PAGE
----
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Full colour
100 pages
US letter size
Over 100 photos/maps

Available on Amazon, NOW! at £14.99

or, for a short while contact Callender Press direct to obtain discount price £11.99 inc. p&p (uk)

Discover what the The Ten Commandments of St Fiacre and the 10 Commandments of Road Safety are all about. Discover the lives of taxi drivers: hidden in plain sight, here, there, and everywhere – sometimes, invisible! Learn the history that created taxis, Hackney carriages and all. Consider their urban setting with case studies and interviews from Milton Keynes. And, taxi drivers: who are they, where are they from, how did they get here? Trials, traumas and triumphs. What is ‘The job' what is ‘The Knowledge'. What’s new? All this, only on Uber! Earnings… and much more.

     This book uncovers the hidden depths below simply urban living and then leads the reader into further inspiring knowledge about the ‘real me’ behind the taxi driver. Who would believe that an accurate, meticulous account of a down-to-earth subject like taxi drivers in Milton Keynes would lead  into the deeper fathoms of the human soul and of what lies beyond.​

Your view of the familiar streets will be transformed!

 

A book from Ruth's Trilogy: Tales of the City, The Hidden Musicians and The Hidden Lives of Taxi Drivers – with their focus on the City of Milton Keynes

Published by Callender Press

Like many of my generation, I grew up thinking that using taxis was self-indulgent and unnecessary and certainly not for me. I’ve changed my mind. When I stopped driving in my 70s I couldn’t really expect my husband to drive me all over the place. So I saw that I would have to engage taxis to go to the shopping centre or the doctor or the dentist or wherever. So I started, at first reluctantly, to take taxis. Being a chatty person my habit was to sit in the front beside the driver. We found we were exchangIng our life stories, as far as that was possible, that is, in the typically 20-30 minute rides. And theirs were fascinating, varied, surprising.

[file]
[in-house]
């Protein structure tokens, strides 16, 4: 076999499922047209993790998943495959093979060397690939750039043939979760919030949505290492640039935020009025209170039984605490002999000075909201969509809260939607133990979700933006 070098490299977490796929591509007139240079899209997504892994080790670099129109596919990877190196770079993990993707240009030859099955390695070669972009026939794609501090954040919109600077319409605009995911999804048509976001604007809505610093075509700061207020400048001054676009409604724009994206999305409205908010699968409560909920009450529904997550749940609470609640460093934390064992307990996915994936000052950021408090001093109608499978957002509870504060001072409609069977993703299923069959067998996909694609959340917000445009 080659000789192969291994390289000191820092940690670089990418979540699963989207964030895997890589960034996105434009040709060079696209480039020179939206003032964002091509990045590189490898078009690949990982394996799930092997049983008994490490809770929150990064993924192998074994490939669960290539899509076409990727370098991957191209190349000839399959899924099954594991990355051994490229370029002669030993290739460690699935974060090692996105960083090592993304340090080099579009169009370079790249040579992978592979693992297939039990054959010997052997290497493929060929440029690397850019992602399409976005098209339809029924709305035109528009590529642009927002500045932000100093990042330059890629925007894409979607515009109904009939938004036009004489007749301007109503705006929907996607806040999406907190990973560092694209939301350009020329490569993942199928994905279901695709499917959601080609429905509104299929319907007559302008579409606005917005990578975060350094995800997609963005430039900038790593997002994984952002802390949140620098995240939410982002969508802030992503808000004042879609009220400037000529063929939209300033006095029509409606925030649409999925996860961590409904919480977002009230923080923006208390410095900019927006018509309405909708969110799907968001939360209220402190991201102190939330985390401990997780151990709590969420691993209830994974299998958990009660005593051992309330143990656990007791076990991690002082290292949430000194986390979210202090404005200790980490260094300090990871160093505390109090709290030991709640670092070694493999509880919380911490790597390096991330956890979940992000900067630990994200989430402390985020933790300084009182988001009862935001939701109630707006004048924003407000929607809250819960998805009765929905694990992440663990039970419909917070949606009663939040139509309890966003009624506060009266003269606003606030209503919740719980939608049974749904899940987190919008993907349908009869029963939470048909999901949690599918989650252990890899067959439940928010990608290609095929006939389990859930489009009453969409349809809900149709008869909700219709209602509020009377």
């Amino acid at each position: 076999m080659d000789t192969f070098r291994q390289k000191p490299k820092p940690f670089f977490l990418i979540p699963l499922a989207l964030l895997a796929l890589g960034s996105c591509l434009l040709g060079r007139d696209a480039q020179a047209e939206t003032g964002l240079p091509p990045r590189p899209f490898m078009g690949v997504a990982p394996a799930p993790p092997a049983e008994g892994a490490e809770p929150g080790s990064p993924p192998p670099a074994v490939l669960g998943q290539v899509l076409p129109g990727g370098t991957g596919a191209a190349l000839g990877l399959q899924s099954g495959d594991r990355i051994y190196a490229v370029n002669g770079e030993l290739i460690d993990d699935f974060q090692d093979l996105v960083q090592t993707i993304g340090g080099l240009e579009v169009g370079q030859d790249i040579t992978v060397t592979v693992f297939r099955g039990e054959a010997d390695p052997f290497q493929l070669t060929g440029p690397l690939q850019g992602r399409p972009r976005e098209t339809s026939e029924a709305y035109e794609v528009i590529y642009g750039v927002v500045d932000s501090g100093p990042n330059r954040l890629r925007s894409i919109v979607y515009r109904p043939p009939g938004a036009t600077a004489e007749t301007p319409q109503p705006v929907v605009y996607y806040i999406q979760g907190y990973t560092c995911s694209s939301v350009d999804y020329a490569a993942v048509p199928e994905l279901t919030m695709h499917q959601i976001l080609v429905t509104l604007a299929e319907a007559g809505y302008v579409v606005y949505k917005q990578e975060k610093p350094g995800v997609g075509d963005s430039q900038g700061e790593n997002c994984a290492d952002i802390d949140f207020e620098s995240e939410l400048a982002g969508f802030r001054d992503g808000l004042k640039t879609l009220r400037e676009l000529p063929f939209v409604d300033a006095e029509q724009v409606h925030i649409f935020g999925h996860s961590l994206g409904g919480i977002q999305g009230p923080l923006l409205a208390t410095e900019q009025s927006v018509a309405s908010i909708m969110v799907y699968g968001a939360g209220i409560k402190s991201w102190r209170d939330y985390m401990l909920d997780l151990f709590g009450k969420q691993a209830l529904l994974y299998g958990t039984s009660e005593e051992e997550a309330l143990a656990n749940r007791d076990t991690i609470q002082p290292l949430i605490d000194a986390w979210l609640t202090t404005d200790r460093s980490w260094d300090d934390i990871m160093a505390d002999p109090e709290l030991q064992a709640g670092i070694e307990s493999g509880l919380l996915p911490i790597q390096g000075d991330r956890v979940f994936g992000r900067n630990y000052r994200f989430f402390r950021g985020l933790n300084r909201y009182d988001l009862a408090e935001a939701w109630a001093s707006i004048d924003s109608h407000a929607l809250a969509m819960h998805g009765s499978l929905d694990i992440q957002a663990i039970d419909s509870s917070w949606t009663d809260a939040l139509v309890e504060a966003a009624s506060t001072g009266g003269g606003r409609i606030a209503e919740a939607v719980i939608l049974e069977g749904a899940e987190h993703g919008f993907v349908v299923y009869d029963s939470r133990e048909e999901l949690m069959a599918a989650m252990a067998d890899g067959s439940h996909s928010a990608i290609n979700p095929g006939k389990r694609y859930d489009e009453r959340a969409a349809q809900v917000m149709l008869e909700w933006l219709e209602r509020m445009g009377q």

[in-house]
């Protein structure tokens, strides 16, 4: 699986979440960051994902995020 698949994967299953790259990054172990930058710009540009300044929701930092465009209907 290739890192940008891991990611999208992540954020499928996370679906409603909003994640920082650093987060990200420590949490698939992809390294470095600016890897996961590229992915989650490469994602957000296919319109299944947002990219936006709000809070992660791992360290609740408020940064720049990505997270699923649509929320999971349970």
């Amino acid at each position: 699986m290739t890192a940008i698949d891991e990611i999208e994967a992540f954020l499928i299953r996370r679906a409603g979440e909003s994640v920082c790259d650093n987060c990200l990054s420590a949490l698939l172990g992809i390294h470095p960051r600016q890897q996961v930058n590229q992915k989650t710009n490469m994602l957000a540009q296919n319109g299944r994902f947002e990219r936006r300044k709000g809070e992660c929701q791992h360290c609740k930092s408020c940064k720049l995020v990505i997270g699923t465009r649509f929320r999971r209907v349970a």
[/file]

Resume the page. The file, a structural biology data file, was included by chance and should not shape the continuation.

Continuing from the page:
As a result, I kind of fell into taking note by accident and then was hooked! So this study, like so many (and, come to think of it, some of my previous ones too), came about by chance. But chance is a fine thing for it turned out to link in remarkably with my earlier research interests. Like many anthropologists, I have always, I suppose, been intrigued by things that were somehow just 'there', but that I, and perhaps others too, actually knew little about in any depth. In this case it was something literally going on all around me, here on the streets, right before my eyes.
And then I saw that the here-and-now familiarity but at the same time seeming invisibility of taxi drivers – hidden in plain sight – chimed in with my continuing interest in the extraordinary and notable in the apparent 'ordinary' and unnoticed. For me this had in the past extended to trying to delve into the not-then-fully-studied topics of oral literature, extra-university researchers, amateur musicians, non-sensory communication, or the significance of personal names. Taxi drivers’ lives were just another instance.

So I started to pay more attention to the fact that, at first without deliberately planning it, I was in practice amassing a substantial amount of information about taxi drivers. When I got a taxi whether by phoning from my own home or picking one up from the station rank or elsewhere, I would, as I say, automatically and without thinking fall into conversation with the driver.

Ruth Finnegan, October 2022